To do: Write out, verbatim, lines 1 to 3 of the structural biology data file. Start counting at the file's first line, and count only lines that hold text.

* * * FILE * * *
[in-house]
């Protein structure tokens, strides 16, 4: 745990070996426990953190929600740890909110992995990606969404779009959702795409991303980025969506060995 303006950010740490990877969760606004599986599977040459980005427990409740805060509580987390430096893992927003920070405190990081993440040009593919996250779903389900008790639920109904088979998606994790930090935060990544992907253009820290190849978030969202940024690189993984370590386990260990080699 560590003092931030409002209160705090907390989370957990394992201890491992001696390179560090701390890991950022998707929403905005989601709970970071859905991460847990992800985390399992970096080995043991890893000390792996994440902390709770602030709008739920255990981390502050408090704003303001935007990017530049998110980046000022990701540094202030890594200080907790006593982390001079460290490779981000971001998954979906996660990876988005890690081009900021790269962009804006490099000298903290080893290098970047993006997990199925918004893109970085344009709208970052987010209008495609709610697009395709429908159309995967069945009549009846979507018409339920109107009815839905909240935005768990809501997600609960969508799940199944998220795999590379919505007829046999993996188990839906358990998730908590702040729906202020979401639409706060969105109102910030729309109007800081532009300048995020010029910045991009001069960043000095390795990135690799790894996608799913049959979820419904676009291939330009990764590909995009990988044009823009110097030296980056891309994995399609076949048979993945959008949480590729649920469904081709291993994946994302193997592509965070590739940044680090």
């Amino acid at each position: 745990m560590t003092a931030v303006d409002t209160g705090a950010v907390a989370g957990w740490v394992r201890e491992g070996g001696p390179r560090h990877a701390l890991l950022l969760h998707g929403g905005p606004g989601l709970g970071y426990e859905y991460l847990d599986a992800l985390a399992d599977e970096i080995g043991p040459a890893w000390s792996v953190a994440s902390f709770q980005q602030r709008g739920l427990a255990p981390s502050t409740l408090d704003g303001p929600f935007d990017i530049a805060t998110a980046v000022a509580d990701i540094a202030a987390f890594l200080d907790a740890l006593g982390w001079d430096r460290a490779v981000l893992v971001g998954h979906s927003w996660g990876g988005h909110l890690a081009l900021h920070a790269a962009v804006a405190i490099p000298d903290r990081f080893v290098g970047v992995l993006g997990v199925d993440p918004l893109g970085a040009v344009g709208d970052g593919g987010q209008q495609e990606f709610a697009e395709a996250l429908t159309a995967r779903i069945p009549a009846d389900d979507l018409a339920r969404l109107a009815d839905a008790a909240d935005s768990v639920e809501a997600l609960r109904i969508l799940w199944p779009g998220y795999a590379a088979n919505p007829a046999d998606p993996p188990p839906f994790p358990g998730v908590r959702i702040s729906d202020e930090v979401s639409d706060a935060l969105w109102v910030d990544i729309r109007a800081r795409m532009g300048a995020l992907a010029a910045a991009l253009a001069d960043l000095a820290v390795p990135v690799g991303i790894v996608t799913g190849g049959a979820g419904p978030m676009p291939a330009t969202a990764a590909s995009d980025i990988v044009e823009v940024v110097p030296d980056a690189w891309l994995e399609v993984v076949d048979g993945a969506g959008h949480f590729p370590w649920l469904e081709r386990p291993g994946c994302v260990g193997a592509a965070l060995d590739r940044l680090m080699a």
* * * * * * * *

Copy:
[in-house]
């Protein structure tokens, strides 16, 4: 745990070996426990953190929600740890909110992995990606969404779009959702795409991303980025969506060995 303006950010740490990877969760606004599986599977040459980005427990409740805060509580987390430096893992927003920070405190990081993440040009593919996250779903389900008790639920109904088979998606994790930090935060990544992907253009820290190849978030969202940024690189993984370590386990260990080699 560590003092931030409002209160705090907390989370957990394992201890491992001696390179560090701390890991950022998707929403905005989601709970970071859905991460847990992800985390399992970096080995043991890893000390792996994440902390709770602030709008739920255990981390502050408090704003303001935007990017530049998110980046000022990701540094202030890594200080907790006593982390001079460290490779981000971001998954979906996660990876988005890690081009900021790269962009804006490099000298903290080893290098970047993006997990199925918004893109970085344009709208970052987010209008495609709610697009395709429908159309995967069945009549009846979507018409339920109107009815839905909240935005768990809501997600609960969508799940199944998220795999590379919505007829046999993996188990839906358990998730908590702040729906202020979401639409706060969105109102910030729309109007800081532009300048995020010029910045991009001069960043000095390795990135690799790894996608799913049959979820419904676009291939330009990764590909995009990988044009823009110097030296980056891309994995399609076949048979993945959008949480590729649920469904081709291993994946994302193997592509965070590739940044680090």
């Amino acid at each position: 745990m560590t003092a931030v303006d409002t209160g705090a950010v907390a989370g957990w740490v394992r201890e491992g070996g001696p390179r560090h990877a701390l890991l950022l969760h998707g929403g905005p606004g989601l709970g970071y426990e859905y991460l847990d599986a992800l985390a399992d599977e970096i080995g043991p040459a890893w000390s792996v953190a994440s902390f709770q980005q602030r709008g739920l427990a255990p981390s502050t409740l408090d704003g303001p929600f935007d990017i530049a805060t998110a980046v000022a509580d990701i540094a202030a987390f890594l200080d907790a740890l006593g982390w001079d430096r460290a490779v981000l893992v971001g998954h979906s927003w996660g990876g988005h909110l890690a081009l900021h920070a790269a962009v804006a405190i490099p000298d903290r990081f080893v290098g970047v992995l993006g997990v199925d993440p918004l893109g970085a040009v344009g709208d970052g593919g987010q209008q495609e990606f709610a697009e395709a996250l429908t159309a995967r779903i069945p009549a009846d389900d979507l018409a339920r969404l109107a009815d839905a008790a909240d935005s768990v639920e809501a997600l609960r109904i969508l799940w199944p779009g998220y795999a590379a088979n919505p007829a046999d998606p993996p188990p839906f994790p358990g998730v908590r959702i702040s729906d202020e930090v979401s639409d706060a935060l969105w109102v910030d990544i729309r109007a800081r795409m532009g300048a995020l992907a010029a910045a991009l253009a001069d960043l000095a820290v390795p990135v690799g991303i790894v996608t799913g190849g049959a979820g419904p978030m676009p291939a330009t969202a990764a590909s995009d980025i990988v044009e823009v940024v110097p030296d980056a690189w891309l994995e399609v993984v076949d048979g993945a969506g959008h949480f590729p370590w649920l469904e081709r386990p291993g994946c994302v260990g193997a592509a965070l060995d590739r940044l680090m080699a």